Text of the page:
When they asked physicist Robert Jastrow about living forever—would it be a blessing or a curse?—he said ‘it all depends.’ “It would be a blessing to those who have curious minds and an endless appetite for learning. The thought that they have forever to absorb knowledge would be very comforting for them. But for others who feel they have learned all there is to learn and whose minds are closed, it would be a dreadful curse. They’d have no way to fill their time.” If your purpose in life is to watch a lot of television, therefore, living forever would quickly become a drag. But our appetite for learning can be endless, unless we have closed down shop ourselves.
Of course, Dr. Jastrow is an egghead—a thinker—and so he focused on learning. But other things are probably boundless, too, like our capacity to create and to love.
Lately, though, pop culture has been selling death as though it were a benefit. It is probably those atheists. There are more and more of them and buying into their thinking means settling for a final death sentence perhaps not too many years away. Pay attention, and you’ll see the ‘Death is Beautiful’ notion a lot. For example, it surfaced in a recent Dr Who episode: ‘The Lazarus Experiment.’ Now, Dr Who, for a time, was the only show that I deliberately worked into my routine. A British import, it is science fiction with a quirky protagonist, clever writing, travel in a space ship that looks like a phone booth—“it’s bigger on the inside than on the outside!”—and it features endless visits from aliens, most of whom are up to no good. It just so happened that the show fit perfectly into some weekly down time in my schedule—I might never have discovered it otherwise. But having done so, I tried not to miss it. “Yeah, you just watch it on account of that cute blonde!” accused a workmate. But it was not true; the cute blonde was written out of the script, (she was stranded on a parallel universe) yet the show continued to hold its appeal. Years later, however, my interest in the show waned, so perhaps it was at least partially true after all.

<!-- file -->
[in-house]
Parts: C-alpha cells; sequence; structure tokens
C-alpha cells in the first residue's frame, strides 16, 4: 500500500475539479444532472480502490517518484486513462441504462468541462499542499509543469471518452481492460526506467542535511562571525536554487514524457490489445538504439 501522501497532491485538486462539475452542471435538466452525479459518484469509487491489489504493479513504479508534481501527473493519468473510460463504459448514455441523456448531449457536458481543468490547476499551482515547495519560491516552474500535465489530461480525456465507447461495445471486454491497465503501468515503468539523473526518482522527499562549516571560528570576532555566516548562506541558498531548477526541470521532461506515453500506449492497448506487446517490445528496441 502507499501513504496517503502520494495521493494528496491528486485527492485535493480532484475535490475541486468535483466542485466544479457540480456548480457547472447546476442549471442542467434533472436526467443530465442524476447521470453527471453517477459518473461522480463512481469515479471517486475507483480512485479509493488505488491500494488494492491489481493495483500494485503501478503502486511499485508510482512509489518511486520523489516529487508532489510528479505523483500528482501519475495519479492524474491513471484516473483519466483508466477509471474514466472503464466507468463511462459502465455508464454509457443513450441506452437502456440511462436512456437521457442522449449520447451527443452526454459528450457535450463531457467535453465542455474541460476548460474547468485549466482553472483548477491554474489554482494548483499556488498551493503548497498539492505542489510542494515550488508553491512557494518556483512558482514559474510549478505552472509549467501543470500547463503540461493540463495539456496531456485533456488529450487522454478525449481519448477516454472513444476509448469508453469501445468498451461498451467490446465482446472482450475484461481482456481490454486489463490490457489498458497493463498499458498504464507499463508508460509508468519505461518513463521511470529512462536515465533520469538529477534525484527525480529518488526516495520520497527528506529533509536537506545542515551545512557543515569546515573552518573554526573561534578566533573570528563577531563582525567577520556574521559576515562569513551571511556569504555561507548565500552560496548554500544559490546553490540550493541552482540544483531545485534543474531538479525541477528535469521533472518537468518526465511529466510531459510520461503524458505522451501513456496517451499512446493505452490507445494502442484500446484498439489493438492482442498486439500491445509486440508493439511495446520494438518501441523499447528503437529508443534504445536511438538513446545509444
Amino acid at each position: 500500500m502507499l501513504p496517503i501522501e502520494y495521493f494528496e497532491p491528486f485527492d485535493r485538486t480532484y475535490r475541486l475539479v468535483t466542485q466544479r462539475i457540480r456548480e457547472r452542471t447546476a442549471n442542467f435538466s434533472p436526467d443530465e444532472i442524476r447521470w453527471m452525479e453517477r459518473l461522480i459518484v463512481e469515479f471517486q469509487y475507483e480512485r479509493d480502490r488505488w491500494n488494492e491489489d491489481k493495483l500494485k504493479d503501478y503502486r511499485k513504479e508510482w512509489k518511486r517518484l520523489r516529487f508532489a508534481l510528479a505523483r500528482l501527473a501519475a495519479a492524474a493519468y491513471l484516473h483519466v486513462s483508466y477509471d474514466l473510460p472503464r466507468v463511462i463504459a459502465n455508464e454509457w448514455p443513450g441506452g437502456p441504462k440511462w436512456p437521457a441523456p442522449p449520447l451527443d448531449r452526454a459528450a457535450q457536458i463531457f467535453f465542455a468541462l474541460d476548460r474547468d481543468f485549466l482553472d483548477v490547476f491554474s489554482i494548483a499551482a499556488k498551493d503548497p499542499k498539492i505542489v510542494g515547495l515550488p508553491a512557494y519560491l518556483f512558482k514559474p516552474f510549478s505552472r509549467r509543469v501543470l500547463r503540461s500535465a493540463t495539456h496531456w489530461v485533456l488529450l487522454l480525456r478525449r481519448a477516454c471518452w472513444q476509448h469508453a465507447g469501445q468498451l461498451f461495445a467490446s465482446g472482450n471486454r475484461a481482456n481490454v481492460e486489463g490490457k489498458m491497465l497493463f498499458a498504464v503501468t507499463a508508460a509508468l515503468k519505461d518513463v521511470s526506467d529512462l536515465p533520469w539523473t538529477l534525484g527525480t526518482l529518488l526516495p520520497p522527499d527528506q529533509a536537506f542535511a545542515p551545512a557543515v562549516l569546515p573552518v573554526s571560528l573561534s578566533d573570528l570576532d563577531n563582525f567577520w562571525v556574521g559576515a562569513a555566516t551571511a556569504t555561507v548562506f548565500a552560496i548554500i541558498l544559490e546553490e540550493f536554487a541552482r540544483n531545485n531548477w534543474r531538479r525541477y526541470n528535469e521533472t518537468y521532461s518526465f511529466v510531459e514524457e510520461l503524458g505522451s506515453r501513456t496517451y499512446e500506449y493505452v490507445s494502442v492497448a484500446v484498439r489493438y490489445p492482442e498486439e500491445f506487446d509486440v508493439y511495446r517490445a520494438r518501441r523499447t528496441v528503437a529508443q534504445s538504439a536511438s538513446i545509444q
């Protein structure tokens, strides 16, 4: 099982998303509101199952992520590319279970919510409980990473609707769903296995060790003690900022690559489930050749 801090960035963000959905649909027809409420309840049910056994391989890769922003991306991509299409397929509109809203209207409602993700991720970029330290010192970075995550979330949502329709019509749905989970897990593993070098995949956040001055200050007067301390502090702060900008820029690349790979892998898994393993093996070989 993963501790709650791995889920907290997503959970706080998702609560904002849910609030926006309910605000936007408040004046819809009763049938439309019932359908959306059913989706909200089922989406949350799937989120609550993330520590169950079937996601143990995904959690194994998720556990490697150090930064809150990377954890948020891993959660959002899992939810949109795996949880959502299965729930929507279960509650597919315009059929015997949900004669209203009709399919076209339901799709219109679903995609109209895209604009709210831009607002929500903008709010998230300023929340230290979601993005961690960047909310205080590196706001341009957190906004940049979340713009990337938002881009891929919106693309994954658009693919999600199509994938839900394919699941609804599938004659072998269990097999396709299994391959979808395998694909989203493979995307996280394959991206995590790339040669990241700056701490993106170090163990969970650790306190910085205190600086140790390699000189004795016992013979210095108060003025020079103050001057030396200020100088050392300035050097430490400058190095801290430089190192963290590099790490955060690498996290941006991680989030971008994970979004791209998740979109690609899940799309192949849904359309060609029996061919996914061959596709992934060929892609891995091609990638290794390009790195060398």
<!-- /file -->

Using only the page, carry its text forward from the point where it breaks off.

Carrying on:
The episode name itself is a giveaway, since Lazarus is the biblical character whom Jesus resurrected. But this television Lazarus has invented a machine that makes him young again—he steps in aged and steps out a young man—to the amazement of all the high-brow folk invited to his gala bash. But Dr. Who (was he invited?) smells something amiss. He follows the newly minted youngster, and sure enough, the machine has malfunctioned and has doomed Lazarus to transforming back and forth from human to monster! (They like monsters on that show.) See, in setting back his DNA, the machine has selected ancient mutations long-ago rejected by evolution. (Hmmm…yes…indeed, plausible, nod all the atheists watching the show—whereas if you mentioned anything about God, they’d throw up.)
The Time Lord doctor lectures Lazarus on what a curse everlasting life really is, and what a dumb, greedy thing it was for him to seek it. For when life drags on forever and ever and ever, you will get so tired of it. You will have been everywhere, done everything. Living will have become an endless, pointless trek to nowhere. You will long for it to end, but—fool that you were for choosing everlasting life—it will not end, but it will go on and on and on. Oh, the monotony! See, without death, it is impossible to savor life—and so forth.
Please. Spare me (and Dr. Jastrow). This is atheist tripe. It all depends upon whether you see life as futile or not. If you do, then sure—you would want it to end. But as Jastrow stated, life is only futile if you have made it so. Of course, I’ll readily concede that baked into this system of things are various ingredients to encourage that dismal view—for example, old age and frailty—but if they could be vanquished...